Mount & Blade, at first glance, seems to take a lot of its inspiration from Oblivion or Two Worlds. It’s a third person game with a decidedly medieval bent. It features town navigation, melee and ranged combat, third person action and overworld exploration. This only really scratches the surface, of course. Upon digging further into the game with a bit of hands-on play time, it seems a bit more of an homage to the sort of gaming experience that is presented in games like Pirates and Defender of the Crown; taking yourself from being a virtual unknown in the world to being top dog, whether lawfully or otherwise, seems to more readily be the name of the game here.
A brief tutorial explains the basic combat mechanics. Using the standard keyboard movement and mouse-look combo that FPS titles have been using for decades, Mount & Blade makes combat fairly easy to understand. The left mouse button is used to strike or shoot at foes with your equipped weapon, while the right button is used to block attacks. When armed with a shield, blocking is fairly simple, but when using a weapon only blocking becomes more advanced. By pressing the button as the attack is prepared, your character will block in the direction the strike is coming from, meaning that wielding a two-handed weapon to attack and block becomes a much more involved (and interesting) experience than using a weapon and shield in combination. Since shields have their own life meter of sorts and can degrade as they take damage, it’s often practical to learn to manage both styles of blocking early in the game, as both work pretty well but handle differently. Switching weapons is a simple matter of rolling the mouse wheel as well, which also works sufficiently and is easy to use. You’ll be doing your combat both on foot and on horseback, though on foot combat works a bit better at this point. Horseback combat is less than precise due to your character’s making decisions on what direction to swing in… attempting a forward thrust on an enemy places you in the position of hitting your target with the horse as often as with the sword, though this could be repaired prior to release.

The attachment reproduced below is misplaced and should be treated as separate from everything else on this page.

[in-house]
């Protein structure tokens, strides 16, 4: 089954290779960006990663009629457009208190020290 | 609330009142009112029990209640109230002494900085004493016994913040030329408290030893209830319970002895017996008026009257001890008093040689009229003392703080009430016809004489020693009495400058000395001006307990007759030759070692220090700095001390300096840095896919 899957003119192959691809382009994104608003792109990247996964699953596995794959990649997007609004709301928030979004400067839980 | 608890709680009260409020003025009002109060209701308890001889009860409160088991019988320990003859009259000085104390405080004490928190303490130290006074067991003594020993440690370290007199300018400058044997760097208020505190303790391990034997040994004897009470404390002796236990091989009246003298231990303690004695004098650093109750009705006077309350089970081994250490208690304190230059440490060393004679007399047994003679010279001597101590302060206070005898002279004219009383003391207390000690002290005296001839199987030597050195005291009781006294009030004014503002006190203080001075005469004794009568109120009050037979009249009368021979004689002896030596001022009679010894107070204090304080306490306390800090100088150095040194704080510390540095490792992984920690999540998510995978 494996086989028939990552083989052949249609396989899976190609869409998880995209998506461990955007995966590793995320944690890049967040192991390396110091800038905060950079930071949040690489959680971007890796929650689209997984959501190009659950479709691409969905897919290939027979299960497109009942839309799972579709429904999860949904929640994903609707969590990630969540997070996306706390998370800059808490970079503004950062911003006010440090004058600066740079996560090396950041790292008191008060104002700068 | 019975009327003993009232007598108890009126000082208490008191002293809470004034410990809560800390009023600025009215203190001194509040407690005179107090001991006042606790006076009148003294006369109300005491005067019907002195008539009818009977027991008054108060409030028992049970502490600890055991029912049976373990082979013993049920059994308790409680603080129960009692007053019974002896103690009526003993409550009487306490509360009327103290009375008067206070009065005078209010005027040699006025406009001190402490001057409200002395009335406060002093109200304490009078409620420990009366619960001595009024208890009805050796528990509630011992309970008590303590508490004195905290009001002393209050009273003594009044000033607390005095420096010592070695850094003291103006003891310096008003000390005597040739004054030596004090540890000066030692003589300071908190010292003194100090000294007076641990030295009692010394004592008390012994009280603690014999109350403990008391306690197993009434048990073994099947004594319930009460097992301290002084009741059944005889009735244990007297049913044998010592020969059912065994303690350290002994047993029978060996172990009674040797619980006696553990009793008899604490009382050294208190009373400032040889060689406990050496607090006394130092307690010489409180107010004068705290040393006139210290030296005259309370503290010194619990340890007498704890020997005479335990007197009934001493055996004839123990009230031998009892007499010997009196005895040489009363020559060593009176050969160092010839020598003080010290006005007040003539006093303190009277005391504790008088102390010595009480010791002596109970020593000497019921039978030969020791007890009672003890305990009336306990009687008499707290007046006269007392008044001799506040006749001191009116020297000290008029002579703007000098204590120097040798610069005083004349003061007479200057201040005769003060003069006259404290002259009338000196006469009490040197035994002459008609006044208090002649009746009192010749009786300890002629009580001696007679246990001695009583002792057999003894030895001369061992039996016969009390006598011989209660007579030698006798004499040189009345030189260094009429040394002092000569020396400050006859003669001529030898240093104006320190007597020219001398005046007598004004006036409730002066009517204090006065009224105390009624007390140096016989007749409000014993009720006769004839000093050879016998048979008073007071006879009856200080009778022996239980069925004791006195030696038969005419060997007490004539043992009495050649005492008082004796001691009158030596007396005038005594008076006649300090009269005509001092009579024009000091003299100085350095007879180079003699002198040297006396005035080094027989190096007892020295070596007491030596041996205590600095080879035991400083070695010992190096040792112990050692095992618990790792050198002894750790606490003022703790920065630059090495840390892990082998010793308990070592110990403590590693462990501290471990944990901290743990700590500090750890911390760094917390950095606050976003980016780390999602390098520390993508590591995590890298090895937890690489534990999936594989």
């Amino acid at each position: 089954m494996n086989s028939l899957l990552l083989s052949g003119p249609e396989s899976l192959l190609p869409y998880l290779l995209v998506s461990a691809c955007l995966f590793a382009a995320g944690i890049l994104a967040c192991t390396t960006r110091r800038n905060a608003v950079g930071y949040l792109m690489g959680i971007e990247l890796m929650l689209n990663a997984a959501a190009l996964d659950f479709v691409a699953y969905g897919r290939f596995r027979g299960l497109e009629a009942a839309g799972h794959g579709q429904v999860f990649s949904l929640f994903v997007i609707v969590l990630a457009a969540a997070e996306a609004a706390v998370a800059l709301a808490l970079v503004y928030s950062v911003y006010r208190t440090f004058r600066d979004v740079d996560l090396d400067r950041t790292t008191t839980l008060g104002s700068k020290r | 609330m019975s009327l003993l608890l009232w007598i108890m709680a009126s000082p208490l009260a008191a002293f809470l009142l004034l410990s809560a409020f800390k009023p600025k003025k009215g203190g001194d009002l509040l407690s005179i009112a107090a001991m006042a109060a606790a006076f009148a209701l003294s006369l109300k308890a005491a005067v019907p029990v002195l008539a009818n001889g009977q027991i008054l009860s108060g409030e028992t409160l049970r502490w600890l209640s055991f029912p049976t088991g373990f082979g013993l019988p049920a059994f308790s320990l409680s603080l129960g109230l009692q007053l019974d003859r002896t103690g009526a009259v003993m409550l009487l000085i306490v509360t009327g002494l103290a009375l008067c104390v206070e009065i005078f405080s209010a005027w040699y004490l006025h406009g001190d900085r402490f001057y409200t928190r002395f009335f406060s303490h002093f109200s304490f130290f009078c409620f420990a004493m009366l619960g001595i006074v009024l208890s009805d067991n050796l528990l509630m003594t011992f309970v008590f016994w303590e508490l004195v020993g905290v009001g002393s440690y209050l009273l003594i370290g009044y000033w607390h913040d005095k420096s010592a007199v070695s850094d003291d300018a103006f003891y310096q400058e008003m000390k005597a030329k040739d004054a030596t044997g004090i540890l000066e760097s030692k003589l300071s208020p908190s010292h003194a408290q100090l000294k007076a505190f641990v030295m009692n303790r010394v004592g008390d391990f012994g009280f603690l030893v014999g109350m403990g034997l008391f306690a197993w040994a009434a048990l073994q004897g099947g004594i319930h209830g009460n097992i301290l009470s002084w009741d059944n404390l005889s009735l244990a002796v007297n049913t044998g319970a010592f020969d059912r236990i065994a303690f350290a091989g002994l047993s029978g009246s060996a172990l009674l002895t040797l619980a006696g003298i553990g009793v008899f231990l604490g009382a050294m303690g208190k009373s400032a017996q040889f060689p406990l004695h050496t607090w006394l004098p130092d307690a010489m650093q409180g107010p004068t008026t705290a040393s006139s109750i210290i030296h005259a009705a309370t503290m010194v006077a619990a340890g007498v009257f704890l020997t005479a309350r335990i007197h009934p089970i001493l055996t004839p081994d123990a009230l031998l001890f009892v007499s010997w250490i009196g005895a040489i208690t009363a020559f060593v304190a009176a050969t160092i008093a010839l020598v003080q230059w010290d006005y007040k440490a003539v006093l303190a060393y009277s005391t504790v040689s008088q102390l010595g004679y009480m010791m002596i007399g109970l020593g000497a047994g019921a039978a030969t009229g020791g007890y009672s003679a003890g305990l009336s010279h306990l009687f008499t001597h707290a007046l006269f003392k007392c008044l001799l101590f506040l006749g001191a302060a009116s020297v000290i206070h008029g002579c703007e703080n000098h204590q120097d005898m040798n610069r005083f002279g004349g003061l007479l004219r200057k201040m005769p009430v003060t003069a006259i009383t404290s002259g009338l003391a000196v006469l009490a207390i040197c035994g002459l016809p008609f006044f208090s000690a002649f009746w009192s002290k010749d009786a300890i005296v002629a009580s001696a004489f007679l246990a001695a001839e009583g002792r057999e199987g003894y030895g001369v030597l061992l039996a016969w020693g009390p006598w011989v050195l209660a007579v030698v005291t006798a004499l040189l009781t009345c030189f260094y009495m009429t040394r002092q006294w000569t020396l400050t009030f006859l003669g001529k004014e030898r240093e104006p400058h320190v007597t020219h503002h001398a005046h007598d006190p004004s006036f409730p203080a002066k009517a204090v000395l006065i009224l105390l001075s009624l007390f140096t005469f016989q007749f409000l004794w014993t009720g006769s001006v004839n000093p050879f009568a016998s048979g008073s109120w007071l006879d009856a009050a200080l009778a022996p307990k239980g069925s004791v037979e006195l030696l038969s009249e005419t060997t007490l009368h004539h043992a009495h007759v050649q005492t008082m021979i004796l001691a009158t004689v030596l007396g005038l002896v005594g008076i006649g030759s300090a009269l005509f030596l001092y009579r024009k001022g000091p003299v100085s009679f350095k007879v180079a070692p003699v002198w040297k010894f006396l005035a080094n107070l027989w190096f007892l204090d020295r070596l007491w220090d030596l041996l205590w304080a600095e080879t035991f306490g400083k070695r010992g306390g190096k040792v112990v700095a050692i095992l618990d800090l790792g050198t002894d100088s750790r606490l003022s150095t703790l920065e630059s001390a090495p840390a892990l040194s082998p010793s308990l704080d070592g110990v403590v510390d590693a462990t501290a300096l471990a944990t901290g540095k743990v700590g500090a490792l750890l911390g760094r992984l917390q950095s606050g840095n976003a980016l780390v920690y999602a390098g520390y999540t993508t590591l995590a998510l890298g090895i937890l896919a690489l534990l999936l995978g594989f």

After the tutorial, it was off to make a character of my very own, and Mount & Blade makes this surprisingly easy as well. You’ll be offered a choice of gender, followed by a series of questions (who are your parents, what is your motivation, what is best in life… wait, nevermind) which help to dictate your character’s starting stats, followed by the ability to customize your stats slightly on your own by spending some additional skill points (and possibly by allowing you to carry a banner into battle, depending on your choices). Your abilities are divided up as you’d expect, between Attributes (Strength, Charisma, the usual), Skills (talents such as riding horses, taking additional damage, persuading others, and so on) and Proficiencies (weapon knowledge, in bows, swords and such). All of your Skills use a base attribute, and if said base attribute is too low to learn the level, well, go level up the attribute. Gaining levels is a simple matter of earning experience, as normal, which can be done in the usual ways (killing things, diplomacy, and such), and each level offers you the chance to spend more points as dictated. From there you can use the sliding scales of facial modification to change your character’s facial appearance, hair, beard (for men), age and such, and after finalizing all of that you’re dumped out into the world of Calradia.